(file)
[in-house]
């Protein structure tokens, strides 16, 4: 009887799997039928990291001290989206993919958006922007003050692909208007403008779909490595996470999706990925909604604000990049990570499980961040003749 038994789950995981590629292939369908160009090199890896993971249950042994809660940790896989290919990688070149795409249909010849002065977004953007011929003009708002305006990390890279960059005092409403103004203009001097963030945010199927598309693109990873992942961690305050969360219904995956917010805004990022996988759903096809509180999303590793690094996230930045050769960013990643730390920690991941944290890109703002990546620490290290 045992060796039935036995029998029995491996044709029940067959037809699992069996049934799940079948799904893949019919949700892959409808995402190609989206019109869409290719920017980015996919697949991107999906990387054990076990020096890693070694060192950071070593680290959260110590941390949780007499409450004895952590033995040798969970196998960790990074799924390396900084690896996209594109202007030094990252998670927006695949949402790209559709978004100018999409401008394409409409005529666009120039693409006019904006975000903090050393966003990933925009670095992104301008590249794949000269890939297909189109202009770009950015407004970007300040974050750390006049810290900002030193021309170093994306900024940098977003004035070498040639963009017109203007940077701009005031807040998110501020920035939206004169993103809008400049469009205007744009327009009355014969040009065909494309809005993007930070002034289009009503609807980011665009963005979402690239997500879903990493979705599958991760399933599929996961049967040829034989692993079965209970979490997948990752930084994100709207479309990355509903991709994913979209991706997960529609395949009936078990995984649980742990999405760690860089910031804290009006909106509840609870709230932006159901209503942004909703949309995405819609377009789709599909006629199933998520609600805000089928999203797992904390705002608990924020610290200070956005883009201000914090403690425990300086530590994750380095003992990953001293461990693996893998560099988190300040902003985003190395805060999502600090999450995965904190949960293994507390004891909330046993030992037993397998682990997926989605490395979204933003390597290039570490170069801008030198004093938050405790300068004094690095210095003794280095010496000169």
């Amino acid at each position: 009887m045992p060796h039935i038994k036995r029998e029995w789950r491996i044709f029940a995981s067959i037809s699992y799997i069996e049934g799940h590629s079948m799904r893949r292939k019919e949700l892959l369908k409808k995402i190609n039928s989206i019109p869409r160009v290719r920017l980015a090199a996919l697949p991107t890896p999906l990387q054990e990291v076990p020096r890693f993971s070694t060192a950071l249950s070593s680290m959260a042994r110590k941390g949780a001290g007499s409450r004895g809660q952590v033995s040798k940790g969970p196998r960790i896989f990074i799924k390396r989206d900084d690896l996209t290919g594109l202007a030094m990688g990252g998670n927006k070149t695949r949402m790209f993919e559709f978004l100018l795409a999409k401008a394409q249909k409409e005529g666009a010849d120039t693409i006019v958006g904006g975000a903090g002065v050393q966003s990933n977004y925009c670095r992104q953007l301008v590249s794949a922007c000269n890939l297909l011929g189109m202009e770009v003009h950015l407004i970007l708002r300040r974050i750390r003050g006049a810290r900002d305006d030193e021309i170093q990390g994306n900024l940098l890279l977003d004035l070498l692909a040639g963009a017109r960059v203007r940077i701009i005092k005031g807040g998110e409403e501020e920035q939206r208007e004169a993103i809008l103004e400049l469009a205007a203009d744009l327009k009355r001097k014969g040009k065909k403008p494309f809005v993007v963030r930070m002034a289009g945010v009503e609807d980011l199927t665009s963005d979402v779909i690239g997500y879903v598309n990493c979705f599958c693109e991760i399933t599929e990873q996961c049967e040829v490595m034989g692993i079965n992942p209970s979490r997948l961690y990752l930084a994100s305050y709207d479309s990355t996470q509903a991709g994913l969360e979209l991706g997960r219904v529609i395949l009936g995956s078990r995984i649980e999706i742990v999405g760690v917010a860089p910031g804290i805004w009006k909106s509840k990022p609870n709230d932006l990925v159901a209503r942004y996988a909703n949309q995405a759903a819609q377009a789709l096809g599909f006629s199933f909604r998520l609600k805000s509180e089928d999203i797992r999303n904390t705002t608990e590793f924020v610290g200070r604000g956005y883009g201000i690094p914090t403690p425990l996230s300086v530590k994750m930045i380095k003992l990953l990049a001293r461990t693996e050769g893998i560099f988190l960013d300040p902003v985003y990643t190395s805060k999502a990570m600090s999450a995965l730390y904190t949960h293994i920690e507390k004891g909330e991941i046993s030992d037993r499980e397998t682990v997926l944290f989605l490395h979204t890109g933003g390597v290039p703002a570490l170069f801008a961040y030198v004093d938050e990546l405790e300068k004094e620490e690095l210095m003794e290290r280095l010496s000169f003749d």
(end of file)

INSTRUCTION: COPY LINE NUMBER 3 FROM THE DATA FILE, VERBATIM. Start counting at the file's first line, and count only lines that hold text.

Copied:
């Amino acid at each position: 009887m045992p060796h039935i038994k036995r029998e029995w789950r491996i044709f029940a995981s067959i037809s699992y799997i069996e049934g799940h590629s079948m799904r893949r292939k019919e949700l892959l369908k409808k995402i190609n039928s989206i019109p869409r160009v290719r920017l980015a090199a996919l697949p991107t890896p999906l990387q054990e990291v076990p020096r890693f993971s070694t060192a950071l249950s070593s680290m959260a042994r110590k941390g949780a001290g007499s409450r004895g809660q952590v033995s040798k940790g969970p196998r960790i896989f990074i799924k390396r989206d900084d690896l996209t290919g594109l202007a030094m990688g990252g998670n927006k070149t695949r949402m790209f993919e559709f978004l100018l795409a999409k401008a394409q249909k409409e005529g666009a010849d120039t693409i006019v958006g904006g975000a903090g002065v050393q966003s990933n977004y925009c670095r992104q953007l301008v590249s794949a922007c000269n890939l297909l011929g189109m202009e770009v003009h950015l407004i970007l708002r300040r974050i750390r003050g006049a810290r900002d305006d030193e021309i170093q990390g994306n900024l940098l890279l977003d004035l070498l692909a040639g963009a017109r960059v203007r940077i701009i005092k005031g807040g998110e409403e501020e920035q939206r208007e004169a993103i809008l103004e400049l469009a205007a203009d744009l327009k009355r001097k014969g040009k065909k403008p494309f809005v993007v963030r930070m002034a289009g945010v009503e609807d980011l199927t665009s963005d979402v779909i690239g997500y879903v598309n990493c979705f599958c693109e991760i399933t599929e990873q996961c049967e040829v490595m034989g692993i079965n992942p209970s979490r997948l961690y990752l930084a994100s305050y709207d479309s990355t996470q509903a991709g994913l969360e979209l991706g997960r219904v529609i395949l009936g995956s078990r995984i649980e999706i742990v999405g760690v917010a860089p910031g804290i805004w009006k909106s509840k990022p609870n709230d932006l990925v159901a209503r942004y996988a909703n949309q995405a759903a819609q377009a789709l096809g599909f006629s199933f909604r998520l609600k805000s509180e089928d999203i797992r999303n904390t705002t608990e590793f924020v610290g200070r604000g956005y883009g201000i690094p914090t403690p425990l996230s300086v530590k994750m930045i380095k003992l990953l990049a001293r461990t693996e050769g893998i560099f988190l960013d300040p902003v985003y990643t190395s805060k999502a990570m600090s999450a995965l730390y904190t949960h293994i920690e507390k004891g909330e991941i046993s030992d037993r499980e397998t682990v997926l944290f989605l490395h979204t890109g933003g390597v290039p703002a570490l170069f801008a961040y030198v004093d938050e990546l405790e300068k004094e620490e690095l210095m003794e290290r280095l010496s000169f003749d």